Ord Om ordet
Isaiah 9:1-7: His name shall be called Prince of Peace.
Titus 2:11-14: Awaiting our blessed hope, the appearing of the glory of our great God.
Luke 2:1-14: Peace to men who enjoy God’s favour.
The child whose birth we celebrate this night is called ‘Prince of Peace’. From afar, in blazing darkness, Isaiah recognised him as the live sheen of God’s eternal peace. The angels who proclaimed Christ’s coming likewise sang of ‘peace to men who enjoy God’s favour’. Peace is something we long for, an inestimable good. It is wonderful to have it promised to us by the Christmas Gospel. Still, looking at the world we inhabit, do these promises mean anything? In so many places there are wars and rumours of wars. Even as a precarious peace was starting to spread in the exhausted lands of Syria, through which the Magi once caravaned, the withdrawal of US troops threatens to reintroduce violent chaos. A few days ago, the attack on a Christmas market in Strasbourg reminded us that terrorist violence can break out anywhere, at any time. Close to home, fears unleashed by drones flying low over Gatwick revealed the precarious state of our peacefulness. What does it mean, then, to carol sweetly about ‘peace on earth’. Can the Gospel be trusted? Or is the Good News fake news?
This question, sprung from the gap between a promise and its seeming unfulfilment, has been asked since the beginning of our faith. It should be taken seriously, not dismissed by bland appeals to a hazy spiritual dimension. You may remember how, in Waugh’s Brideshead Revisited, a poor Jesuit of Farm Street tries to prepare the self-made magnate Rex Mottram for reception into the Catholic Church so that he can marry Julia Flyte and acquire aristocratic lustre? The priest labours to mobilise his convert’s critical faculties, but to little effect. Rex takes it for granted that the Christian faith, for being estimable, has no bearing on everyday life. ‘Supposing the Pope looked up and saw a cloud and said “It’s going to rain’’, essays the Jesuit; ‘would that be bound to happen?’ ‘Oh yes, Father’, answers Rex. ‘But supposing’, the shrewd priest goes on, hoping a spark of intelligence might be provoked, ‘but supposing it didn’t?’ Rex looks blankly at him and says, ‘I suppose it would be sort of raining spiritually, only we were too sinful to see it?’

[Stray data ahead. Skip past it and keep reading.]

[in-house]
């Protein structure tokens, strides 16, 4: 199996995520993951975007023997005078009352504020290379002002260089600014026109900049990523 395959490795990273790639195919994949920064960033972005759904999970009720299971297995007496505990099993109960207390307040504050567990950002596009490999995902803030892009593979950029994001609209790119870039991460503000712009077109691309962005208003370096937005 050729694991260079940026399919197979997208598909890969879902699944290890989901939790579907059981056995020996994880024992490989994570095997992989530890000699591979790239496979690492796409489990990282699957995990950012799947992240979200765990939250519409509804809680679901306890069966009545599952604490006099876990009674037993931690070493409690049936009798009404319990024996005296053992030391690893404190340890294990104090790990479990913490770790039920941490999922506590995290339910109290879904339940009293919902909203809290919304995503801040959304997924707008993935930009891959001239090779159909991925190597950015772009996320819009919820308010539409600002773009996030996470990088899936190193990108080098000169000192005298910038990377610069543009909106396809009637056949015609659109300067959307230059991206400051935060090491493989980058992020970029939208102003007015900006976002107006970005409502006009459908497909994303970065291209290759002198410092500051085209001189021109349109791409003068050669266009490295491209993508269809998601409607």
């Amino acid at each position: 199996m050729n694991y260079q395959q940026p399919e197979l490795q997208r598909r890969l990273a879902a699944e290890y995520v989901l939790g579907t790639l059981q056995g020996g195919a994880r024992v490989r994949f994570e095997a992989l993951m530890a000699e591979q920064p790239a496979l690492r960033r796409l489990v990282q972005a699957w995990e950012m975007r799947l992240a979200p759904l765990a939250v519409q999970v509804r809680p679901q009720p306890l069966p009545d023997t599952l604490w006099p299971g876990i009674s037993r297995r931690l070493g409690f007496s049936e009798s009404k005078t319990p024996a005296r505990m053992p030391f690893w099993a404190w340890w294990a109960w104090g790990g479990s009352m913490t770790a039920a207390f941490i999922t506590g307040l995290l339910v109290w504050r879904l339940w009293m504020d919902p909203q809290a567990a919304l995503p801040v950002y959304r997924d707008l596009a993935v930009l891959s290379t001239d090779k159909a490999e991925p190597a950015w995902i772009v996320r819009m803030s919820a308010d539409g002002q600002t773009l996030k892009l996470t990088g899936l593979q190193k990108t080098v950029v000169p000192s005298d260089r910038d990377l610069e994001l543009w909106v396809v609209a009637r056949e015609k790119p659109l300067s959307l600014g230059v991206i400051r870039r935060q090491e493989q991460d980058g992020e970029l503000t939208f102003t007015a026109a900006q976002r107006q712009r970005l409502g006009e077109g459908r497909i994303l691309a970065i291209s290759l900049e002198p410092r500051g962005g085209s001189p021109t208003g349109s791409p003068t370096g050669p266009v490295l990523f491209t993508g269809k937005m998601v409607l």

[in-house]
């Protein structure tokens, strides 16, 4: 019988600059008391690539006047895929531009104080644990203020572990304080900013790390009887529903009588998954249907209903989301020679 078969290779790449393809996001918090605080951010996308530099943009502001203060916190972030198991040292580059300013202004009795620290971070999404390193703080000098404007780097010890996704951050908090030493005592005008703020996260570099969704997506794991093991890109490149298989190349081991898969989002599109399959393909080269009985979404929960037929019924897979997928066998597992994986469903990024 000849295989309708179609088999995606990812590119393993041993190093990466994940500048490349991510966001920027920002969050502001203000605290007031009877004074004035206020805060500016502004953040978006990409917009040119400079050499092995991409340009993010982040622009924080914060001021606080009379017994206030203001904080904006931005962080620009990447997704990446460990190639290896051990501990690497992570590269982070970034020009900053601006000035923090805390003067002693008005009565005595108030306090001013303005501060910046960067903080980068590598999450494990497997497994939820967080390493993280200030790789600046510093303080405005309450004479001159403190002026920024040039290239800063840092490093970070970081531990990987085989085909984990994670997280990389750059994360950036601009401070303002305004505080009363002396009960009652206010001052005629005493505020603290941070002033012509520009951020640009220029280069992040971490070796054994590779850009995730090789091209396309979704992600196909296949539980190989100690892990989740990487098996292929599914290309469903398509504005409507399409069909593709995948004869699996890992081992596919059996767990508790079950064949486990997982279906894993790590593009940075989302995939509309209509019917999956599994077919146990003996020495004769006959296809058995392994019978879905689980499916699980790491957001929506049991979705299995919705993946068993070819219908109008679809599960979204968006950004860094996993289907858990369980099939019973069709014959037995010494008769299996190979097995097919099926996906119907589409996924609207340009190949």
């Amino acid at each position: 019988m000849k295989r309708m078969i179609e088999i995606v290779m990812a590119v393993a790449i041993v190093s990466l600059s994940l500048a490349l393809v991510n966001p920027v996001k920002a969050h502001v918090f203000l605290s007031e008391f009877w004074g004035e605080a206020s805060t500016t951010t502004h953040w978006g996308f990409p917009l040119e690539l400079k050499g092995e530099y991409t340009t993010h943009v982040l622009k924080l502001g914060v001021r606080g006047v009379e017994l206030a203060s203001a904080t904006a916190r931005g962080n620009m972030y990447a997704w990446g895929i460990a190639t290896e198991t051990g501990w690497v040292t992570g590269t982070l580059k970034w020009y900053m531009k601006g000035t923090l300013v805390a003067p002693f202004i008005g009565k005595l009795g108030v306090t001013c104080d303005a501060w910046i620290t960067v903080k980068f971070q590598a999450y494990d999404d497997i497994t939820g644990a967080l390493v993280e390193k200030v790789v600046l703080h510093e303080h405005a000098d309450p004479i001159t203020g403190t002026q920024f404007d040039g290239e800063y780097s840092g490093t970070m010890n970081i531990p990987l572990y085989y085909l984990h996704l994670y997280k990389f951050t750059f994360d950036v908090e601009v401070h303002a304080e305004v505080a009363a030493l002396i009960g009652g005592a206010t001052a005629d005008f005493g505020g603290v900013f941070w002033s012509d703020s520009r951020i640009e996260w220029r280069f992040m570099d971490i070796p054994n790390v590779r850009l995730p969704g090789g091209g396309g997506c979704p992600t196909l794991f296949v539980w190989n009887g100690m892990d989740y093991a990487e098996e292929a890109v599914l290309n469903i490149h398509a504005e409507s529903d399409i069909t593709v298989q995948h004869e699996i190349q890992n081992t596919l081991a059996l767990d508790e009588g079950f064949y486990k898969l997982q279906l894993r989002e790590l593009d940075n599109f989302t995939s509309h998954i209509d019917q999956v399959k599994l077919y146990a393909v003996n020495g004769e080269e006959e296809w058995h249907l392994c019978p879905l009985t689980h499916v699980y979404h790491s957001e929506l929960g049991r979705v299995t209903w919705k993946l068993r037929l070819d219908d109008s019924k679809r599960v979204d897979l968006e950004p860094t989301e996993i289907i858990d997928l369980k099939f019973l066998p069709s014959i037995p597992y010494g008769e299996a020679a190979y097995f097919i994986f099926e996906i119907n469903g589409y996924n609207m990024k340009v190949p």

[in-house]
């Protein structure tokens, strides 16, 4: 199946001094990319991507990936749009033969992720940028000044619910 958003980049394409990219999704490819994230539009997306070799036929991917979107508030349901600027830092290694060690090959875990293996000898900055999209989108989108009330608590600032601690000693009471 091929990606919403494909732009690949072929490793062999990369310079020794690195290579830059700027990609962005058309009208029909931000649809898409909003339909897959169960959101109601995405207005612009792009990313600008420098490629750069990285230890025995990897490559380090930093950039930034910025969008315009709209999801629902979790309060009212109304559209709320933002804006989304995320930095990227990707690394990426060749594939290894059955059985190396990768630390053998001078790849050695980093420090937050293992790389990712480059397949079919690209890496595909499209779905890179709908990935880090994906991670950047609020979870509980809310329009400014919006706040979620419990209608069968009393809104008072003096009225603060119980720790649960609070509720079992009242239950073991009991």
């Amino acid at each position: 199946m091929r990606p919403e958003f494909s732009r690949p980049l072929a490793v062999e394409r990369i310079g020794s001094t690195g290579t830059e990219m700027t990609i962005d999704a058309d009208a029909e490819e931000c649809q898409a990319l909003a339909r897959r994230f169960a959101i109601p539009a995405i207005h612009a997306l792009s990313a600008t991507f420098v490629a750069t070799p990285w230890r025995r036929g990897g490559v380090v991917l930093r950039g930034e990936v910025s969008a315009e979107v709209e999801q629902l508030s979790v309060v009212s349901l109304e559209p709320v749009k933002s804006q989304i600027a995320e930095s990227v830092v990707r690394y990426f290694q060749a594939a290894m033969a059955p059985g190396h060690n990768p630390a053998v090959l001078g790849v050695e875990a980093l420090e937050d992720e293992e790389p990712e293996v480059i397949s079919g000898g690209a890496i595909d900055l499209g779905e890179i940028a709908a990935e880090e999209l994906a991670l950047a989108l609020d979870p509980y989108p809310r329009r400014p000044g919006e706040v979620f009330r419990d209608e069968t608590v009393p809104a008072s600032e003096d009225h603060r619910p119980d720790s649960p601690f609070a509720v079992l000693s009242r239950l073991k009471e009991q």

If anyone, with regard to the prophecy of Christ’s peaceful reign, tries to fob you off with this kind of pseudo-explanation, don’t stand for it: it makes a mockery of the incarnation. The question must be approached from a different angle altogether. The passage from Isaiah, remember, begins by evoking a context of brutality. For being ancient, it seems very contemporary: we hear of nations oppressing one another, of grasping greed, of bloodshed, and burning. How does providence intervene? In the person of an infant. Had God intended to slam the violent down and impose his peace, he would have acted differently, brought about some fearful show of strength. Yet the God revealed in Scripture does not operate that way. He is a God who plants seeds, who sides with what is fragile. Being all-powerful, he has no need to prove himself. He issues invitations, then waits: will anyone hear his voice, turn round, and respond?
The Lord’s patience seems scandalous to folk who think themselves equipped to judge the intentions of a God in whom they don’t believe. To us, striving to be faithful, it is a cause for wonder. The incarnation isn’t magic; God does not touch our world with a wand to make it shining, bright, and pink. Instead, he heals our nature and frees its potential. The world is a place of extortion; human beings are inclined to cruelty. That’s the state of affairs. Such are sin’s wages. As Christians, we name them. The sickness is manifest. The cure is this: that within our disordered world, Christ’s coming makes re-ordering possible. The darkness is not as compact as before. Its sooty fabric has been rent. And we are called, you and I, to make the tear ever wider, to let more, ever more, light in.
It’s for us to be makers of peace: that’s our beatitude. Such is God’s faith in us: he entrusts us with his mission. Christ’s reign is no dictatorship. It works by free adherence, draws us in by its dignity and beauty, then enables us by grace to transcend ourselves, to know God-made-man not as an abstraction but personally, enabled to live, pray, and act in his name. The coming of God into the world continues each time a child, woman or man says Yes, like Mary did, to God’s appeal, granting Christ a foothold. God does not, will not, force his peace upon us. He asks for leave to bestow it, presenting himself in weakness, risking our rejection. He makes himself vulnerable to an unfathomable degree. If at times he seems distant, could it be that we look for him in too high places? He comes to us, now as then, in poverty, so as not to make us afraid. What peace could issue from dread? This Christmas, let’s ask for courage to drop our defences before the God who seeks us out as a little child. It is in fragility, his and ours, that we shall find strength to serve the peaceful spread of his peaceful reign, bearing light into darkness, hope into despair, joy into sadness.